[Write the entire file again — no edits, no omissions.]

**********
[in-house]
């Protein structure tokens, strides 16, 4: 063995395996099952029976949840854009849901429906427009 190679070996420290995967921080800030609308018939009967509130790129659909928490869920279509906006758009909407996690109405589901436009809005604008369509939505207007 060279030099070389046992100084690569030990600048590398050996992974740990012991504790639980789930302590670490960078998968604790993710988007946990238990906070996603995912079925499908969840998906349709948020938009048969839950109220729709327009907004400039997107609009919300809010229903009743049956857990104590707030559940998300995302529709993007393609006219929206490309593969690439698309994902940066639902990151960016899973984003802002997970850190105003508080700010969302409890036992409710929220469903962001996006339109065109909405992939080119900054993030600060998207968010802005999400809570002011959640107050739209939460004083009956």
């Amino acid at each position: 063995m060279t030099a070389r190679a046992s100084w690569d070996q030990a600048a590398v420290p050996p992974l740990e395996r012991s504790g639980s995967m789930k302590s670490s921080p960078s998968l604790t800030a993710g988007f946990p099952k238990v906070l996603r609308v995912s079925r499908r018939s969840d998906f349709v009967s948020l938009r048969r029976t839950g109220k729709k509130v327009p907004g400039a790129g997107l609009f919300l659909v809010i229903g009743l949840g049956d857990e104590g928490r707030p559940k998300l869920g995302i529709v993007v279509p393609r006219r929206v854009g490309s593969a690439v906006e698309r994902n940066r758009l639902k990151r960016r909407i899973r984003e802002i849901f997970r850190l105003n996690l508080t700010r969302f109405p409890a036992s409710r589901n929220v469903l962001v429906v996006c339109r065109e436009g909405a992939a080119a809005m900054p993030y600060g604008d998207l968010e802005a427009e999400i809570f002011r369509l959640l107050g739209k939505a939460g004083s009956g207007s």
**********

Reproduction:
[in-house]
């Protein structure tokens, strides 16, 4: 063995395996099952029976949840854009849901429906427009 190679070996420290995967921080800030609308018939009967509130790129659909928490869920279509906006758009909407996690109405589901436009809005604008369509939505207007 060279030099070389046992100084690569030990600048590398050996992974740990012991504790639980789930302590670490960078998968604790993710988007946990238990906070996603995912079925499908969840998906349709948020938009048969839950109220729709327009907004400039997107609009919300809010229903009743049956857990104590707030559940998300995302529709993007393609006219929206490309593969690439698309994902940066639902990151960016899973984003802002997970850190105003508080700010969302409890036992409710929220469903962001996006339109065109909405992939080119900054993030600060998207968010802005999400809570002011959640107050739209939460004083009956």
């Amino acid at each position: 063995m060279t030099a070389r190679a046992s100084w690569d070996q030990a600048a590398v420290p050996p992974l740990e395996r012991s504790g639980s995967m789930k302590s670490s921080p960078s998968l604790t800030a993710g988007f946990p099952k238990v906070l996603r609308v995912s079925r499908r018939s969840d998906f349709v009967s948020l938009r048969r029976t839950g109220k729709k509130v327009p907004g400039a790129g997107l609009f919300l659909v809010i229903g009743l949840g049956d857990e104590g928490r707030p559940k998300l869920g995302i529709v993007v279509p393609r006219r929206v854009g490309s593969a690439v906006e698309r994902n940066r758009l639902k990151r960016r909407i899973r984003e802002i849901f997970r850190l105003n996690l508080t700010r969302f109405p409890a036992s409710r589901n929220v469903l962001v429906v996006c339109r065109e436009g909405a992939a080119a809005m900054p993030y600060g604008d998207l968010e802005a427009e999400i809570f002011r369509l959640l107050g739209k939505a939460g004083s009956g207007s």